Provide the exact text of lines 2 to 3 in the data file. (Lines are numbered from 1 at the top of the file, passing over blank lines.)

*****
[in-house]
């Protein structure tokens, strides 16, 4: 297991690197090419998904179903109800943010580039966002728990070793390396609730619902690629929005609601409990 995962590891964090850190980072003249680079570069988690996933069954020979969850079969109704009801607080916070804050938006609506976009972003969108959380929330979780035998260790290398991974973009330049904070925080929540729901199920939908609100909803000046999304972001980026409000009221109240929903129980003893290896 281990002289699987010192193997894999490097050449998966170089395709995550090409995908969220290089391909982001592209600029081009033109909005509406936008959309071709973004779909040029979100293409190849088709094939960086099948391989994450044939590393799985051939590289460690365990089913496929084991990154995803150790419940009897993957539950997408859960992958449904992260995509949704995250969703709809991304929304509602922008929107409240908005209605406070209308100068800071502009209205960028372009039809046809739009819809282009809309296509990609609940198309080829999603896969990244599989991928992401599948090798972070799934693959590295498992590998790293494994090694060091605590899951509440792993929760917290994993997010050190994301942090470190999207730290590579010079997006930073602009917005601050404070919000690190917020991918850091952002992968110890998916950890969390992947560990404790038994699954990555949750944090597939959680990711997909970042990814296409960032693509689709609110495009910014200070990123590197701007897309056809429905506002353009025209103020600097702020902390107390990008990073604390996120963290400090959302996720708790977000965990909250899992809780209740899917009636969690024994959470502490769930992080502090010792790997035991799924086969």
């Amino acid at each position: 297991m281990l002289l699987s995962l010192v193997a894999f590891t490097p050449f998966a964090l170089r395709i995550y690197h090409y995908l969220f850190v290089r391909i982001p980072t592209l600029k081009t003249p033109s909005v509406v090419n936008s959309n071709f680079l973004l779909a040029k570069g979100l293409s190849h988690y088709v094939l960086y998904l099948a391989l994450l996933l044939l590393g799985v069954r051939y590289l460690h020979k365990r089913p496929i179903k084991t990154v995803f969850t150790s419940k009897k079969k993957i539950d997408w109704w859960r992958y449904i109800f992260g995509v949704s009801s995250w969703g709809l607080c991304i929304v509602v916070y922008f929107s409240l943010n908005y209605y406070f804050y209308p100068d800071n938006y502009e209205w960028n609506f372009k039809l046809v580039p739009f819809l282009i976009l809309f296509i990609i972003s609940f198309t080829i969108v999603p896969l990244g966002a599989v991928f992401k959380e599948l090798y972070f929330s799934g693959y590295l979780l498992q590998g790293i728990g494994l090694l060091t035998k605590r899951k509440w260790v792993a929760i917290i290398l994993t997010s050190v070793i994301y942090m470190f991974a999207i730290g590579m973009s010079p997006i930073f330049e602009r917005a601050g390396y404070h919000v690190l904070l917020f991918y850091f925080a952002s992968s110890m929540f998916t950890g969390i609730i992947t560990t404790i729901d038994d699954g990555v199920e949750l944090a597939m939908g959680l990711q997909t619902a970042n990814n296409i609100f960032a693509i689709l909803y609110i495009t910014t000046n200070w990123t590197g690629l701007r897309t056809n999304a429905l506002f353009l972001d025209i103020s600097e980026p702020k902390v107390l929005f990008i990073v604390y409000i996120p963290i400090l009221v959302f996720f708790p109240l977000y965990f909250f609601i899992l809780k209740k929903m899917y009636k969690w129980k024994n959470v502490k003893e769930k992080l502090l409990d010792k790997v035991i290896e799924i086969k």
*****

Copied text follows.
């Protein structure tokens, strides 16, 4: 297991690197090419998904179903109800943010580039966002728990070793390396609730619902690629929005609601409990 995962590891964090850190980072003249680079570069988690996933069954020979969850079969109704009801607080916070804050938006609506976009972003969108959380929330979780035998260790290398991974973009330049904070925080929540729901199920939908609100909803000046999304972001980026409000009221109240929903129980003893290896 281990002289699987010192193997894999490097050449998966170089395709995550090409995908969220290089391909982001592209600029081009033109909005509406936008959309071709973004779909040029979100293409190849088709094939960086099948391989994450044939590393799985051939590289460690365990089913496929084991990154995803150790419940009897993957539950997408859960992958449904992260995509949704995250969703709809991304929304509602922008929107409240908005209605406070209308100068800071502009209205960028372009039809046809739009819809282009809309296509990609609940198309080829999603896969990244599989991928992401599948090798972070799934693959590295498992590998790293494994090694060091605590899951509440792993929760917290994993997010050190994301942090470190999207730290590579010079997006930073602009917005601050404070919000690190917020991918850091952002992968110890998916950890969390992947560990404790038994699954990555949750944090597939959680990711997909970042990814296409960032693509689709609110495009910014200070990123590197701007897309056809429905506002353009025209103020600097702020902390107390990008990073604390996120963290400090959302996720708790977000965990909250899992809780209740899917009636969690024994959470502490769930992080502090010792790997035991799924086969």
């Amino acid at each position: 297991m281990l002289l699987s995962l010192v193997a894999f590891t490097p050449f998966a964090l170089r395709i995550y690197h090409y995908l969220f850190v290089r391909i982001p980072t592209l600029k081009t003249p033109s909005v509406v090419n936008s959309n071709f680079l973004l779909a040029k570069g979100l293409s190849h988690y088709v094939l960086y998904l099948a391989l994450l996933l044939l590393g799985v069954r051939y590289l460690h020979k365990r089913p496929i179903k084991t990154v995803f969850t150790s419940k009897k079969k993957i539950d997408w109704w859960r992958y449904i109800f992260g995509v949704s009801s995250w969703g709809l607080c991304i929304v509602v916070y922008f929107s409240l943010n908005y209605y406070f804050y209308p100068d800071n938006y502009e209205w960028n609506f372009k039809l046809v580039p739009f819809l282009i976009l809309f296509i990609i972003s609940f198309t080829i969108v999603p896969l990244g966002a599989v991928f992401k959380e599948l090798y972070f929330s799934g693959y590295l979780l498992q590998g790293i728990g494994l090694l060091t035998k605590r899951k509440w260790v792993a929760i917290i290398l994993t997010s050190v070793i994301y942090m470190f991974a999207i730290g590579m973009s010079p997006i930073f330049e602009r917005a601050g390396y404070h919000v690190l904070l917020f991918y850091f925080a952002s992968s110890m929540f998916t950890g969390i609730i992947t560990t404790i729901d038994d699954g990555v199920e949750l944090a597939m939908g959680l990711q997909t619902a970042n990814n296409i609100f960032a693509i689709l909803y609110i495009t910014t000046n200070w990123t590197g690629l701007r897309t056809n999304a429905l506002f353009l972001d025209i103020s600097e980026p702020k902390v107390l929005f990008i990073v604390y409000i996120p963290i400090l009221v959302f996720f708790p109240l977000y965990f909250f609601i899992l809780k209740k929903m899917y009636k969690w129980k024994n959470v502490k003893e769930k992080l502090l409990d010792k790997v035991i290896e799924i086969k």